My Home Lab

Introduction

It is my first post here. I decided to tell you about my home lab that I started to build a few weeks ago. I have never needed a lab at home before. I(we) had a relatively large environment at my previous job to test all I needed. But I have changed employer, and I would like to have my lab. So let’s do it!

Requirements and possibilities

What hardware do we need? Let’s count vCPU and vRAM (I suppose that storage is not a problem. There are many possibilities to ensure storage space, e.g., NFS, vSAN, or local disks.). I want to install such solutions in my lab: vCenter, vRealize Lifecycle Manager, vRealize Identity Manager, vRealize Automation, NSX-T, vRealize Log Insight, vRealize Operations Manager, and vRealize Network Insight. Also, I need two Active Directory domain controllers, DNS servers, and an NTP server…..Oh, and I need some space for the test workload. Below I give you all hardware requirements based on official documentation.

My minimum requirements (HA is not required).
Nice to have.
* = I will reduce resources because I don’t have production workload and in my opinion I can limit them.

VM:vCPU:vRAM [GB]:
vCenter (Tiny)*212
vRealize Suite Lifecycle Manager26
VMware Identity Manager node1*816
VMware Identity Manager node2*816
VMware Identity Manager node3*816
vRealize Automation node1*1242
vRealize Automation node2*1242
vRealize Automation node3*1242
NSX Manager node1 (Small)416
NSX Manager node2 (Small)416
NSX Manager node3 (Small)416
NSX Edge node1 (Small)24
NSX Edge node2 (Small)24
vRealize Operations Manager (Small)416
vRealize Log Insight*48
vRealize Network Insight*832
NSX Load Balancer24
NTP Server11
Active Directory + DNS12
Active Directory + DNS12
VyOS Router11
VyOS Router11
Workload resources (for test purposes) 1040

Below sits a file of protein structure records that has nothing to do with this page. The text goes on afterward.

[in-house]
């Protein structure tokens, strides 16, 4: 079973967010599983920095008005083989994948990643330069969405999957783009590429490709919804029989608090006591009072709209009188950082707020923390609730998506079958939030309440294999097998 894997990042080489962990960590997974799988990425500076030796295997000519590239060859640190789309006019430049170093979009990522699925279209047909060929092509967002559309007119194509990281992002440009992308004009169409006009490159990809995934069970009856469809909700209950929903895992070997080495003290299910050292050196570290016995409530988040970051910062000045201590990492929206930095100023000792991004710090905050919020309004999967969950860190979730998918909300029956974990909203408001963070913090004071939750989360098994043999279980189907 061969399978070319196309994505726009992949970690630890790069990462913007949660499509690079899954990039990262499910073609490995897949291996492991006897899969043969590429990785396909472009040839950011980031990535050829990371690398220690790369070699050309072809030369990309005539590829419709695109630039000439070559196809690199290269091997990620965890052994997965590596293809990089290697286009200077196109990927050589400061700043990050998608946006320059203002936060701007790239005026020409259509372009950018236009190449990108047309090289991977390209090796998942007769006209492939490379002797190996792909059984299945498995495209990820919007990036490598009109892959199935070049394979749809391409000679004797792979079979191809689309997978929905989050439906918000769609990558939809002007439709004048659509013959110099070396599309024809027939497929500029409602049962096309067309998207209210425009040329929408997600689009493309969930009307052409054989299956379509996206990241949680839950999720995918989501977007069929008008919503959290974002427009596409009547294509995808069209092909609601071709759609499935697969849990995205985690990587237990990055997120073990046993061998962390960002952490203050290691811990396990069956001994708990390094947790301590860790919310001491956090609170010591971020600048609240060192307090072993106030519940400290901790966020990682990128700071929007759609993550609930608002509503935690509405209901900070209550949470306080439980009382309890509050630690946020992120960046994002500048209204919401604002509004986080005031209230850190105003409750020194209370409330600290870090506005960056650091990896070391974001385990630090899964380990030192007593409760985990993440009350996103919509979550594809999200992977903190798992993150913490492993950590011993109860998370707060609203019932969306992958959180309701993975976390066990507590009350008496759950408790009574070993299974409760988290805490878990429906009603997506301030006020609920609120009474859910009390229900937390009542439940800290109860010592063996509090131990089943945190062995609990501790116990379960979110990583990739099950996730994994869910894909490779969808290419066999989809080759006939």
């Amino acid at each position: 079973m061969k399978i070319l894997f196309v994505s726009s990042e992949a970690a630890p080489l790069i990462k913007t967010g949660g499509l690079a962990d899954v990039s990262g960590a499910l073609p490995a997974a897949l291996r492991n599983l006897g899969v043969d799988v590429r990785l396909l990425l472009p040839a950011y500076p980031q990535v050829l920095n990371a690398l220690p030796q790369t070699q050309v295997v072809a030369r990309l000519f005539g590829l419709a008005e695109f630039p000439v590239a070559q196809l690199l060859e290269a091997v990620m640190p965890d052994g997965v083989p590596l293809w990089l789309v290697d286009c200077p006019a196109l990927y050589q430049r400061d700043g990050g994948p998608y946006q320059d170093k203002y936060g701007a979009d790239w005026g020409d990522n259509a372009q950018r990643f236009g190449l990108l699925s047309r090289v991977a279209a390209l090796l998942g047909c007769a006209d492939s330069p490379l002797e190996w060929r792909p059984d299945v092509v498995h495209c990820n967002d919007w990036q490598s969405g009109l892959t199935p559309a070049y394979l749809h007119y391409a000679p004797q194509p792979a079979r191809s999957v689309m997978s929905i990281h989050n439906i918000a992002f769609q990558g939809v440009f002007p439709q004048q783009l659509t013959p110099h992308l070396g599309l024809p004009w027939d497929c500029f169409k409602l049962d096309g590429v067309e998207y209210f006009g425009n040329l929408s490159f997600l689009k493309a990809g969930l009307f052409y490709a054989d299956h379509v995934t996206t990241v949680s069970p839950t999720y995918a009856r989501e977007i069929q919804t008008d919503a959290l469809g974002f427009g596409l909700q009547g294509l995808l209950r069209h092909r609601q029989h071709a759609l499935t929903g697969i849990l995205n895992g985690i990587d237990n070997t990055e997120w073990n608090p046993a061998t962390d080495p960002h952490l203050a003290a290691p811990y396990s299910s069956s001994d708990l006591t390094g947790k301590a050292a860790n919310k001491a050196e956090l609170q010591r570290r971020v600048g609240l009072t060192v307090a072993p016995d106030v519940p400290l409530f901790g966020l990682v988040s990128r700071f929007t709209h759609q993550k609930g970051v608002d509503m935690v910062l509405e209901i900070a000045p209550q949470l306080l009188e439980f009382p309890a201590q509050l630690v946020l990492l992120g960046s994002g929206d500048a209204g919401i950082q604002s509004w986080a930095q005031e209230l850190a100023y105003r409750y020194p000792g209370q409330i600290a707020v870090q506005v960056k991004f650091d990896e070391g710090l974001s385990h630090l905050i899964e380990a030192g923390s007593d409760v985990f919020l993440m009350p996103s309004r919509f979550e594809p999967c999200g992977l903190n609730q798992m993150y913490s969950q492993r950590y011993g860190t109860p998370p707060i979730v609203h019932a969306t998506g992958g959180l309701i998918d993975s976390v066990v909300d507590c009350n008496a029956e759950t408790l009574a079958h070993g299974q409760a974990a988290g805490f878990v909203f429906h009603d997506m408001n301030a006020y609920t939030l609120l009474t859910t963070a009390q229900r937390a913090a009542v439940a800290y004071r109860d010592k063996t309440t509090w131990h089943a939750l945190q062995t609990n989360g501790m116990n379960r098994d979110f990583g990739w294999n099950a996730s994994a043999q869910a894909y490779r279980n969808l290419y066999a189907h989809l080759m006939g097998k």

SUM:61
113
189
345
Hardware Requirements (vCPU and vRAM) for my LAB.

Oh…So, a laptop is not enough 🙂
I have looked through the site to find many VMware community home labs: here. That’s an excellent place where you can found inspiration for yourself.
After research, I decided to divide possibilities into four categories:
1) Rack servers (new or used) – that idea is excellent. In my opinion, technically the best option, and I will go that way in the future when I have a space or separate room for my lab. My wife does not like cable, so definitely, I need some smaller. Also, I think I could be the cheapest way to build a home lab.
2) Tower servers – not my cup of tea. I need something smaller.
3) Intel NUC and other similar solutions – fantastic option. I like it very much. It’s small, not so expensive….but 64GB RAM makes me a little skeptical. I recommend that if it is enough for your requirements. Many articles and a rich community will be helpful. The disadvantage is that VMware does not officially support it.
4) Build something yourself – hmm, that sounds like a challenge. I have not done such things for years. There are many small micro-ATX motherboards supported up to 128GB RAM. Ok, let’s do it! (I do not recommend that way for people who don’t like solve issues and digging on google. If you one of them, choose supported platform).